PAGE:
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the general contract between the owner and the contractor and the completion of the building.
In St. Michael's, etc., Hopewell v. Conneen Const. Co., supra, materialmen furnished supplies to the subcontractor and in due course filed and served stop notices upon the owner under section 3. The subcontractor defaulted and the contractor completed his work at a loss. Vice-Chancellor Davis held that under their stop notices the materialmen were entitled to be paid from funds due from the owner to the contractor even though nothing was due from the contractor to the subcontractor. In the course of his opinion he cited section 3 as amended and noted in 114 N.J. Eq. at page 281, that its purpose was "to secure to workmen and materialmen the moneys due them whether from the contractor or subcontractor and clearly provides that such moneys should be paid by the owner out of moneys owing by the owner on the general contract." And later on in 114 N.J. Eq. at page 282, he again remarked that the statute was "clearly intended to protect the materialmen and have their claims paid out of moneys due by the owner to the contractor." He quoted a provision in the agreement between the contractor and the subcontractor to the effect that all materials delivered to the building site "'shall be regarded as the property'" of the contractor and found that in at least that respect the case before him differed from Mills & Co. v. Hegeman-Harris Co., supra. The Court of Errors and Appeals affirmed the judgment in favor of the materialmen on the opinion of the vice-chancellor. Although the vice-chancellor's factual distinction between the Conneen case and the Hegeman-Harris case may have been accurate, it is difficult to attach any legal significance to it. The materials in the Hegeman-Harris case became part of the owner's building and the point at which title actually passed would appear to have no bearing whatever on the meaning and effect of the statutory stop notice provisions.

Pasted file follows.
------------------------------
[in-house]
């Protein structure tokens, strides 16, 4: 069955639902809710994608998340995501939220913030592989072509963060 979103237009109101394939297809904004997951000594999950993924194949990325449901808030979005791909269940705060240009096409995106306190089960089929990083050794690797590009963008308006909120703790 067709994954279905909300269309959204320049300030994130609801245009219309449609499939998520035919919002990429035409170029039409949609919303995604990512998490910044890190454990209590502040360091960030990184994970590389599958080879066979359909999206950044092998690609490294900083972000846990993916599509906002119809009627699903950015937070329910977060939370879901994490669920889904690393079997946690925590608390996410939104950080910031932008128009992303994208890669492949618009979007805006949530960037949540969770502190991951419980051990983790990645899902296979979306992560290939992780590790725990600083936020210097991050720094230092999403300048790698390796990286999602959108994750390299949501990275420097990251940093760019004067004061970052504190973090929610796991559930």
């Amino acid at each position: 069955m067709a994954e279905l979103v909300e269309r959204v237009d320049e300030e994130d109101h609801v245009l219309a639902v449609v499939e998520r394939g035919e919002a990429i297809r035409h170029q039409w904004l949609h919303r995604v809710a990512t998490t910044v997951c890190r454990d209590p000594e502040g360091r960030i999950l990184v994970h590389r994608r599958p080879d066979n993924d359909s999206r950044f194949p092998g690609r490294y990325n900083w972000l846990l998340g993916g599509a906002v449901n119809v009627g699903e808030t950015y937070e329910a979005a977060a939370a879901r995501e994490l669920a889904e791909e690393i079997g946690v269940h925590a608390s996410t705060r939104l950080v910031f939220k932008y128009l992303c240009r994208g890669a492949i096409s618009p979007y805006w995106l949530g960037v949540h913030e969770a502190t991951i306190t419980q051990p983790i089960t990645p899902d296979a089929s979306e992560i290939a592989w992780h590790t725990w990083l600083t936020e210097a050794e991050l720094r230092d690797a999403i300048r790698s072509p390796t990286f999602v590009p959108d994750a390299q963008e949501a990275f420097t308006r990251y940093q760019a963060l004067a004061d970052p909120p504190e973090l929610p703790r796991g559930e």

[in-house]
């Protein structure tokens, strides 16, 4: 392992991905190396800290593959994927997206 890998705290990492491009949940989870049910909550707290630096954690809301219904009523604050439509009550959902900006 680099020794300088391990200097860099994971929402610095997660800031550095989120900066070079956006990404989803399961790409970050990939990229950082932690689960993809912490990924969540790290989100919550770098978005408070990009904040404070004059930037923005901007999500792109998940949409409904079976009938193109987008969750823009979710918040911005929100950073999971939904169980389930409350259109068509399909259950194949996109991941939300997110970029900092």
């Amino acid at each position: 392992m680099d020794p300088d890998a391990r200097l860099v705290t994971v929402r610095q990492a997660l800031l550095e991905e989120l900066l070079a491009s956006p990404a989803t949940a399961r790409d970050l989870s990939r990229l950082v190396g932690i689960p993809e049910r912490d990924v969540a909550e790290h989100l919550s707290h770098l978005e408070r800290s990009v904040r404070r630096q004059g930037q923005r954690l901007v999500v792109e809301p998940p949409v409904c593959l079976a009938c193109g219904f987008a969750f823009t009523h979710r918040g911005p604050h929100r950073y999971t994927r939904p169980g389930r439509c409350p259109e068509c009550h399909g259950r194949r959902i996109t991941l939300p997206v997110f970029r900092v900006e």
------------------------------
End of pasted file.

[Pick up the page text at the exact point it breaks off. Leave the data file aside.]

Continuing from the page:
In Noland Co., Inc. v. Chelsea Housing Corp., 64 N.J.L.J. 469 (1941) Judge Avis, sitting in the United States District Court for the District of New Jersey, took the [15 NJ Page 425] position that the Hegeman-Harris case had in effect been overruled by the Conneen case and that under section 3, as revised in R.S. 2:60-116-121, materialmen employed by a subcontractor were entitled to their stop notice remedy against funds due from the owner to the contractor even though there was nothing owing from the contractor to the subcontractor. On appeal his decision was reversed on the ground that since the Hegeman-Harris case had not been expressly overruled by the Court of Errors and Appeals, the federal judges, notwithstanding their doubts as to its correctness, were bound to follow it. Noland Co., Inc. v. Chelsea Housing Corp., 128 F.2d 872 (C.C.A. 3 1942). In National Radiator Co. v. Chelsea, etc., Corp., 22 N.J. Misc. 193 (Circ. Ct. 1944), the court held that the contractor was not a proper party in an action against the owner by materialmen employed by subcontractor; in the course of his opinion Justice Burling (then Circuit Court judge) pointed out that in the Conneen case Vice-Chancellor Davis had distinguished the Hegeman-Harris case on the factual issue as to when title passed. In Tile Wholesalers, etc., Inc. v. Ruppert, 125 N.J.L. 597 (Sup. Ct. 1941), a materialman engaged by a subcontractor filed and served his stop notice and in due course instituted his action against the owners. The judgment in his favor was sustained by the former Supreme Court but apparently no issue was raised under the Hegeman-Harris case. Effective January 1, 1952 section 3 was again revised as part of Title 2 A. N.J.S. 2 A:44-77-82. Unlike earlier revisions, the statutory language was placed in modern dress and restates the clear legislative objectives that materialmen employed by a subcontractor may, where the subcontractor has refused payment, file stop notices and serve copies on the owner; thereafter the owner is authorized to retain the amounts claimed by the materialmen from the sums due or to become due on the contract; and upon continued refusal of payment by the subcontractor, and being satisfied of the correctness of the claims, the owner is directed to pay them and is entitled to an allowance in the settlement of his accounts with the contractor. [15 NJ Page 426] We are satisfied that the construction of section 3 in the Hegeman-Harris case unduly restricted the legislative objectives; indeed, the brief of the respondent in the instant matter takes no position to the contrary. Instead it confines itself to the argument that since the decision in Hegeman-Harris was rendered over 30 years ago and no explicit legislative action has been taken to nullify it, this court should now reaffirm it as the law of the State. See Barringer v. Miele, 6 N.J. 139, 144 (1951). Its contention rests entirely on the concomitant principles of stare decisis and legislative acquiescence in the judicial interpretation of statutes. To the extent that these principles afford measures of stability and predictability in our legal system they are of great social value. They undoubtedly dictate the view that adherence to precedent "should be the rule and not the exception." Cardozo, The Nature of the Judicial Process 149 (1921). But they are not absolutes and under cogent circumstances they must give way to overriding considerations which recognize that the purpose of our legal system is to serve justly the needs of present day society and, to that end, judges remain free to re-examine earlier determinations and correct judicial errors whether they be their own or those of their predecessors. In a lecture delivered before the Association of the Bar of the City of New York, Justice Douglas had occasion to collect the significant number of cases in which the United States Supreme Court has expressly overruled precedents; included were five recent instances which involved the discarding of earlier statutory interpretations. See Douglas, Stare Decisis 20 (1949). Similarly, this court has, on several occasions within the past five years, been called upon to overrule earlier decisions, some of which embodied erroneous statutory interpretations. See Eggers v. Kenny, 15 N.J. 107 (1954); New Jersey Power & Light Co. v. State Dept. of Pub. Utility Com'rs., 15 N.J. 82 (1954); State v. Monahan, 15 N.J. 34 (1954); Pennsylvania-Reading S.S. Lines v. Board of Pub. Utility Com'rs, 5 N.J. 114 (1950), certiorari denied Brotherhood of R.R.T. v. Pennsylvania-Reading S.S. Lines, 340 U.S. 876, 71 S. Ct. 122, 95 L. Ed. 637 (1950); State v.